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How to Add Vibrancy to Latin America's Finance Workforce

Financial services firms in Latin America looking for a social workplace should take a lesson from their vibrant culture. Image © Gensler

Editor's Note: This post is part of a series on the state of the financial services industry.

Let’s get real for a second. Latin American countries, people, and culture are vibrant, musical, bubbly, and social, with strong family bonds (kids live with their parents well into their thirties or until marriage). Play some music in any office in Latin America on a Friday around 5:30pm and you will have a dancing and singing party, or “Planchaton,” in no time!

On the other hand, financial services firms in Latin America are traditionally more conservative and hierarchical. Within more formal company culture, firms looking to add benefits to the social lives of their employees provided memberships to family clubs out in the country to be used during leisure time, keeping socialization and work separate. In the past 3 – 5 years, financial services workplaces have undergone a transformation that brings that culture into spaces that were previously more restrictive. Across the board, we see greater emphasis on collaboration and open, unassigned seating to accommodate growing headcounts and typically younger staff. We also see the appearance of hyper-amenities within the workplace; and in Latin-America, they are coming in full force. Currently these firms are working on adapting typical workplace amenities to our Latin culture and vice versa. What does this mean? Well, for starters, they are working on changing local company cultures so that top management gets acquainted with the variety of employees collaborating in and using these amenities. In more traditional offices, layouts that privilege large private offices and maintain a sharp generational divide have kept junior and support staff isolated. Part of this cultural shift is also related to the growth and support of junior talent.

Image © Gensler

The average knowledge worker spends almost half of their at-work time collaborating, a stat confirmed by Gensler’s recent workplace surveys in the US, UK, and Asia (with new data focused on Latin America coming out later this year!). Some of the most popular spaces for employees to collaborate, alongside traditional meeting/conference rooms, are cafeterias and coffee areas within the office. In addition, regional teams are working on adapting hyper-amenities to local needs and figuring out how to blend a company’s culture with the local culture. The result is hyper-amenities with a Latin twist of color and texture, mainly influenced by cultural statements such as food, music, and celebration the most popular being coffee areas, cafeterias, and event spaces. Sounds pretty typical, right? Well, not so much for the typically bare walls of Latin American financial service firms.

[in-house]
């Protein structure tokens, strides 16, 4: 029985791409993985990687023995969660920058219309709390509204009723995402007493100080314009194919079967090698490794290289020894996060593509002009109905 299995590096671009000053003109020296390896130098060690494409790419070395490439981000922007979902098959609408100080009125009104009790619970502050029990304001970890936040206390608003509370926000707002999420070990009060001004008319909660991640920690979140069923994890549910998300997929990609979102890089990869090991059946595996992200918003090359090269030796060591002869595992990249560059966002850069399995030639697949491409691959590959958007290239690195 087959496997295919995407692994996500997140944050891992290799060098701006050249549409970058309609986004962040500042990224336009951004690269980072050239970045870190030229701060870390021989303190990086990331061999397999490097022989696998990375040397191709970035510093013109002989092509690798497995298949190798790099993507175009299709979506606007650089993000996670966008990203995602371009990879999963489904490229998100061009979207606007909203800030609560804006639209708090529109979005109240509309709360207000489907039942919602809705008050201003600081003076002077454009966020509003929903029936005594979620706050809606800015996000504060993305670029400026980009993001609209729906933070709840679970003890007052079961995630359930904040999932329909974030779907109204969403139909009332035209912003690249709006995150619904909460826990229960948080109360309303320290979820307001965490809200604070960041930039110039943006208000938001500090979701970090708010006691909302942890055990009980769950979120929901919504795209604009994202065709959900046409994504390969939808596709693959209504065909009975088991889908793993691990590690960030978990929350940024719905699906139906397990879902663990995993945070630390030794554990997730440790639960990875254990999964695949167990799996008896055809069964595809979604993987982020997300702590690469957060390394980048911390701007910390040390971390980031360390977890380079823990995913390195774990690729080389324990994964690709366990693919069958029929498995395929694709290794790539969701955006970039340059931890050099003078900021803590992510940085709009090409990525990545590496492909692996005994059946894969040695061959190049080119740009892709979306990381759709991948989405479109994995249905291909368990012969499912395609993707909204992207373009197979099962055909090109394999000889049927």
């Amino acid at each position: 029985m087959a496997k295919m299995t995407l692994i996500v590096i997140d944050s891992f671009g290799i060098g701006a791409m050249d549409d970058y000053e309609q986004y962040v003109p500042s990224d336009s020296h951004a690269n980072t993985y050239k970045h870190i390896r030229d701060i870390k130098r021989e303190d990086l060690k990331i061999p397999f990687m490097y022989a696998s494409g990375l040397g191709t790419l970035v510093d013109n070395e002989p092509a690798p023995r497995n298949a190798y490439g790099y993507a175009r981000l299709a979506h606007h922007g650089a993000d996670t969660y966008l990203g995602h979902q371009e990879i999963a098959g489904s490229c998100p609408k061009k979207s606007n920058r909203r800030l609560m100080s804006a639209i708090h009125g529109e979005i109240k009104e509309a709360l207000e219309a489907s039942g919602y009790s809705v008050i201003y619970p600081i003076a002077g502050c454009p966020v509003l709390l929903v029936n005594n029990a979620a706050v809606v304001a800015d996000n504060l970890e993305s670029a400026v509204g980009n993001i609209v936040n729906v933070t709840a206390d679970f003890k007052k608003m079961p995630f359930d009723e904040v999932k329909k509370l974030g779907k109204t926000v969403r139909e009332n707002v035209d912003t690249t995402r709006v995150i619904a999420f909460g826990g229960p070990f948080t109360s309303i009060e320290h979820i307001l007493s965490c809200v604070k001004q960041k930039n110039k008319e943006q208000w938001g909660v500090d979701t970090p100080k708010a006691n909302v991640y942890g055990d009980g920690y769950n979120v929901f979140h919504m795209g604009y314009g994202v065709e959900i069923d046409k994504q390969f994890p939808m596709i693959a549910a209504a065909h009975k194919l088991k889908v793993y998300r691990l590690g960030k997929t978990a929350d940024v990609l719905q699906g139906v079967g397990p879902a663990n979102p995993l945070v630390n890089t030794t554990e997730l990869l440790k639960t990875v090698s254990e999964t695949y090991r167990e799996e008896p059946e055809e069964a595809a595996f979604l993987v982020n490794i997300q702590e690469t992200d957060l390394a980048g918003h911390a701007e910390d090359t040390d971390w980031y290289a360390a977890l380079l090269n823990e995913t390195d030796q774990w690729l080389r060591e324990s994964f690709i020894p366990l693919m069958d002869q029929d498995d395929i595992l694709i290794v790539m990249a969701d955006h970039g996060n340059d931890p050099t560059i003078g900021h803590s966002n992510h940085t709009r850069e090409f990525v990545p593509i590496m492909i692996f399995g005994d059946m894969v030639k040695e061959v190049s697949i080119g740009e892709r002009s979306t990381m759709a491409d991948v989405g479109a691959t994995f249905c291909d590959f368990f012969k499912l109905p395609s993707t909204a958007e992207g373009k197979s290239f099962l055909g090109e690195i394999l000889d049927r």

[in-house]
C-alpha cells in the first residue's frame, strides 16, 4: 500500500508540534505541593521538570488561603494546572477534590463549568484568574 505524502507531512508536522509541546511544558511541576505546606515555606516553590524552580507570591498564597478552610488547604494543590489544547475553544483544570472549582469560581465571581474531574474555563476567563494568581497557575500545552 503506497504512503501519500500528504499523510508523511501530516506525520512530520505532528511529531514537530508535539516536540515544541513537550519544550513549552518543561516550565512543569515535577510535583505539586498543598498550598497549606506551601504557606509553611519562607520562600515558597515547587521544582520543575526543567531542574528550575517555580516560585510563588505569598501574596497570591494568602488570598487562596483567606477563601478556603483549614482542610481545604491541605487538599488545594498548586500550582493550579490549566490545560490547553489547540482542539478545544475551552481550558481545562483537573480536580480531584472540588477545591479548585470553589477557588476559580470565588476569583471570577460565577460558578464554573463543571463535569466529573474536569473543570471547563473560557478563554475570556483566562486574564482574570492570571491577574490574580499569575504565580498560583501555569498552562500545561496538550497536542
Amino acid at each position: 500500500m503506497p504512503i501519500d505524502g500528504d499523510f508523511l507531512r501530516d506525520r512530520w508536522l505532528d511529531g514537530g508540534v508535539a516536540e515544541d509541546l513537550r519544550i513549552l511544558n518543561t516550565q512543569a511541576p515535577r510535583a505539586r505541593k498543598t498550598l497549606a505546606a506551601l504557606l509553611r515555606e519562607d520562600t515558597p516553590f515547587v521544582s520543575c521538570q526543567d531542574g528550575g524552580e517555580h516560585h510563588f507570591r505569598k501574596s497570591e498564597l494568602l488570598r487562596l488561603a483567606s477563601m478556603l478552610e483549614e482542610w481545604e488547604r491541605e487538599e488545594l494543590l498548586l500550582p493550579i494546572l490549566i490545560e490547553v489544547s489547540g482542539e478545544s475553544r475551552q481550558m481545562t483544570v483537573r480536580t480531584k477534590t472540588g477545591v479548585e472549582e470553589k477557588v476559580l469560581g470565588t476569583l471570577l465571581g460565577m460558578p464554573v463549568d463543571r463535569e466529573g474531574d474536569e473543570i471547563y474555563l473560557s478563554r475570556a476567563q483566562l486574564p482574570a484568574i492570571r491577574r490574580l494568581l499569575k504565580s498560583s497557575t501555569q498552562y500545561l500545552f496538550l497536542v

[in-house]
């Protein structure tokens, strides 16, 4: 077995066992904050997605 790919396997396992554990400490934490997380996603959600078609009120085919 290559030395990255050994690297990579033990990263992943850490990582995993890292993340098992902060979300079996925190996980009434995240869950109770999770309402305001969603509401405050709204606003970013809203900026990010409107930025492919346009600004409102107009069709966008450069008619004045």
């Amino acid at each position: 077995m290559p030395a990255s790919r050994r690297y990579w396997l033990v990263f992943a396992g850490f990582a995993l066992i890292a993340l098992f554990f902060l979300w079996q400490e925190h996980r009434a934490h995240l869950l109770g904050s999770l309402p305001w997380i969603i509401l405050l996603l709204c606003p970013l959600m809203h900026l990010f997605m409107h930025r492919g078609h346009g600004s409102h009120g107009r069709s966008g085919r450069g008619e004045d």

Cafeterias are without a doubt the most discussed and popular hyper-amenity in the region, but with clients, we find that many struggle to understand and justify the need for this kind of space. The decision to invest a large portion of real estate in an eating venue is often seen as excessive. And yet these are some of the spaces that workers are most interested in—particularly given the importance of eating as a social activity in Latin American culture. On weekends and for special occasions, we organize “lunches” as opposed to dinners. In the afternoons, we have coffee gatherings, a reminder to slow down and a prelude to the last stretch of work before people go back home. This is a cultural legacy from when farmers used to end their work days and go back home to sit on their decks, drink coffee and gather with the rest of the neighbors and family. These traditions remain part of everyday life. They are built into the rhythm of the workday and end up reflected in coffee areas and lounges. Workers demand having a full hour, or more, for lunch and a space where they can sit, socialize, and share. They also value larger coffee areas to recreate the old-fashioned afternoon “tertulia” or social gathering.